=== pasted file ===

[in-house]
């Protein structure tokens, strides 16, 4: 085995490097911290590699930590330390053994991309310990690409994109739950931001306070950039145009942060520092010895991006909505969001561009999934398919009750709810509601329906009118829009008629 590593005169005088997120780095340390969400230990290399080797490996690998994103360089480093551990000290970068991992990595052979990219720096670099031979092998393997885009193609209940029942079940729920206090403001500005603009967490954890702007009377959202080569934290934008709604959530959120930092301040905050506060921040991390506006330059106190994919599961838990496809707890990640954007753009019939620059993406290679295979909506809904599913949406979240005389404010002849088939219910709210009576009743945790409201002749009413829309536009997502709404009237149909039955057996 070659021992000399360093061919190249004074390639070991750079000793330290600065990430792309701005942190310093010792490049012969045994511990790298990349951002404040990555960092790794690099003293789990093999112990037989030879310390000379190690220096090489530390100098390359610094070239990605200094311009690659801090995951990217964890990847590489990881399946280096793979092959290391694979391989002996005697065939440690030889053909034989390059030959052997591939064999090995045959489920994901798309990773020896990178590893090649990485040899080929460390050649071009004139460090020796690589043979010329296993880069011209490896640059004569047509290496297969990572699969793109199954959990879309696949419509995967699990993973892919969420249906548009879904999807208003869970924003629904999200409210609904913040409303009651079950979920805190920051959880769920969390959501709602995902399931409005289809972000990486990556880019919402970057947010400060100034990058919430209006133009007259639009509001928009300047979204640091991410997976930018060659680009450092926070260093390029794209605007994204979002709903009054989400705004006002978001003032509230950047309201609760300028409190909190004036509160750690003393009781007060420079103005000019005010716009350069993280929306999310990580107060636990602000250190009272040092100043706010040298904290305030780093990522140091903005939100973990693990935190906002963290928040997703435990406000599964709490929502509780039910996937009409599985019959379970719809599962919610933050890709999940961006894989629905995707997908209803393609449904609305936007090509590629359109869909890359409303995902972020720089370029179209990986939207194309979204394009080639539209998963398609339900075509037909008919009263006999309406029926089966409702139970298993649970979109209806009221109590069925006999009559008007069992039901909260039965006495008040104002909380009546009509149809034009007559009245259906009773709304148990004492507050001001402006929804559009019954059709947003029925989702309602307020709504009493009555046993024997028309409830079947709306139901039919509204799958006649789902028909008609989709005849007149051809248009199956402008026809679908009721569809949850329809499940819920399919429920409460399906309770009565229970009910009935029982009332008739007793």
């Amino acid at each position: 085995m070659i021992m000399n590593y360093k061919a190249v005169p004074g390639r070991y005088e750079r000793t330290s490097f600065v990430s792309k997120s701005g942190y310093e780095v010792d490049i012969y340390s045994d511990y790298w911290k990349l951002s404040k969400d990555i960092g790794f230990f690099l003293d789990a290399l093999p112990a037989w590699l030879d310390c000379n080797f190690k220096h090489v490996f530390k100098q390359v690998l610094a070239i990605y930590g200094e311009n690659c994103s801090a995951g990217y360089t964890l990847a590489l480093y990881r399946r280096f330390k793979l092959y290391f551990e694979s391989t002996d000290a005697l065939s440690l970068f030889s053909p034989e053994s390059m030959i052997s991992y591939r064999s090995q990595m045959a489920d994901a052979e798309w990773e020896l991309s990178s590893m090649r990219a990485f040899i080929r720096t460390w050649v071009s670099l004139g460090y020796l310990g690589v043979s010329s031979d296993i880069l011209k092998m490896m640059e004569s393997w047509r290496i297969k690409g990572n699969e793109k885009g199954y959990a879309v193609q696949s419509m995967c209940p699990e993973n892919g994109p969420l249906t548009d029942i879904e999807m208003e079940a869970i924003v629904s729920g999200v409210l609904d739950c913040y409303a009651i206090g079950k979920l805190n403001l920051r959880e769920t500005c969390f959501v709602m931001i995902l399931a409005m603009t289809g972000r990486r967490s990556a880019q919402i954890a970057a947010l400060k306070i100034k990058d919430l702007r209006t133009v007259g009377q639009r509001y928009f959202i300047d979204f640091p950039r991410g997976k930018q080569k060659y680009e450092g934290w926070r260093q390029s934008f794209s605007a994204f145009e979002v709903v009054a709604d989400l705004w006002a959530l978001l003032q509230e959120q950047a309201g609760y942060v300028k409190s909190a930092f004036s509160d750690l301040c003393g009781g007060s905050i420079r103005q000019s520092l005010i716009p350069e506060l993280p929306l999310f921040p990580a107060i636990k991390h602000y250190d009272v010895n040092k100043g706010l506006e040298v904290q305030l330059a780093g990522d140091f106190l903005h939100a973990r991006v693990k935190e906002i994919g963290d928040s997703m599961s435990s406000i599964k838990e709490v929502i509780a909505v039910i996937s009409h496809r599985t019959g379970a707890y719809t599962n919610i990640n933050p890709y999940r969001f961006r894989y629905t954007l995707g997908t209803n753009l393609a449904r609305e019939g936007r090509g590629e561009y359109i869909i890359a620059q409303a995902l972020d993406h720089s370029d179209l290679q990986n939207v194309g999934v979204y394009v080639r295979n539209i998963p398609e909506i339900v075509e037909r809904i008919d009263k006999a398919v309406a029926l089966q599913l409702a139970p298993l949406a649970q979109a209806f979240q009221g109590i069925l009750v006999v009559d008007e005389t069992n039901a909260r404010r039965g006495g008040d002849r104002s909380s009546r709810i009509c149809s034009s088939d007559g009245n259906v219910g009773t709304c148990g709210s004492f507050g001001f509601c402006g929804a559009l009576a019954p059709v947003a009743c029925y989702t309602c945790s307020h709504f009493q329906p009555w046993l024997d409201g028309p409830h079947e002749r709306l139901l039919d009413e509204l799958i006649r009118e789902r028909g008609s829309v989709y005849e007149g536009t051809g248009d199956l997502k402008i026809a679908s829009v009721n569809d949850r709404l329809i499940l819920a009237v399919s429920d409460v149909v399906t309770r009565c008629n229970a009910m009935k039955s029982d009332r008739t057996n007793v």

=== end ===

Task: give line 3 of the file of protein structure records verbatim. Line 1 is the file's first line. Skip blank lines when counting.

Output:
């Amino acid at each position: 085995m070659i021992m000399n590593y360093k061919a190249v005169p004074g390639r070991y005088e750079r000793t330290s490097f600065v990430s792309k997120s701005g942190y310093e780095v010792d490049i012969y340390s045994d511990y790298w911290k990349l951002s404040k969400d990555i960092g790794f230990f690099l003293d789990a290399l093999p112990a037989w590699l030879d310390c000379n080797f190690k220096h090489v490996f530390k100098q390359v690998l610094a070239i990605y930590g200094e311009n690659c994103s801090a995951g990217y360089t964890l990847a590489l480093y990881r399946r280096f330390k793979l092959y290391f551990e694979s391989t002996d000290a005697l065939s440690l970068f030889s053909p034989e053994s390059m030959i052997s991992y591939r064999s090995q990595m045959a489920d994901a052979e798309w990773e020896l991309s990178s590893m090649r990219a990485f040899i080929r720096t460390w050649v071009s670099l004139g460090y020796l310990g690589v043979s010329s031979d296993i880069l011209k092998m490896m640059e004569s393997w047509r290496i297969k690409g990572n699969e793109k885009g199954y959990a879309v193609q696949s419509m995967c209940p699990e993973n892919g994109p969420l249906t548009d029942i879904e999807m208003e079940a869970i924003v629904s729920g999200v409210l609904d739950c913040y409303a009651i206090g079950k979920l805190n403001l920051r959880e769920t500005c969390f959501v709602m931001i995902l399931a409005m603009t289809g972000r990486r967490s990556a880019q919402i954890a970057a947010l400060k306070i100034k990058d919430l702007r209006t133009v007259g009377q639009r509001y928009f959202i300047d979204f640091p950039r991410g997976k930018q080569k060659y680009e450092g934290w926070r260093q390029s934008f794209s605007a994204f145009e979002v709903v009054a709604d989400l705004w006002a959530l978001l003032q509230e959120q950047a309201g609760y942060v300028k409190s909190a930092f004036s509160d750690l301040c003393g009781g007060s905050i420079r103005q000019s520092l005010i716009p350069e506060l993280p929306l999310f921040p990580a107060i636990k991390h602000y250190d009272v010895n040092k100043g706010l506006e040298v904290q305030l330059a780093g990522d140091f106190l903005h939100a973990r991006v693990k935190e906002i994919g963290d928040s997703m599961s435990s406000i599964k838990e709490v929502i509780a909505v039910i996937s009409h496809r599985t019959g379970a707890y719809t599962n919610i990640n933050p890709y999940r969001f961006r894989y629905t954007l995707g997908t209803n753009l393609a449904r609305e019939g936007r090509g590629e561009y359109i869909i890359a620059q409303a995902l972020d993406h720089s370029d179209l290679q990986n939207v194309g999934v979204y394009v080639r295979n539209i998963p398609e909506i339900v075509e037909r809904i008919d009263k006999a398919v309406a029926l089966q599913l409702a139970p298993l949406a649970q979109a209806f979240q009221g109590i069925l009750v006999v009559d008007e005389t069992n039901a909260r404010r039965g006495g008040d002849r104002s909380s009546r709810i009509c149809s034009s088939d007559g009245n259906v219910g009773t709304c148990g709210s004492f507050g001001f509601c402006g929804a559009l009576a019954p059709v947003a009743c029925y989702t309602c945790s307020h709504f009493q329906p009555w046993l024997d409201g028309p409830h079947e002749r709306l139901l039919d009413e509204l799958i006649r009118e789902r028909g008609s829309v989709y005849e007149g536009t051809g248009d199956l997502k402008i026809a679908s829009v009721n569809d949850r709404l329809i499940l819920a009237v399919s429920d409460v149909v399906t309770r009565c008629n229970a009910m009935k039955s029982d009332r008739t057996n007793v």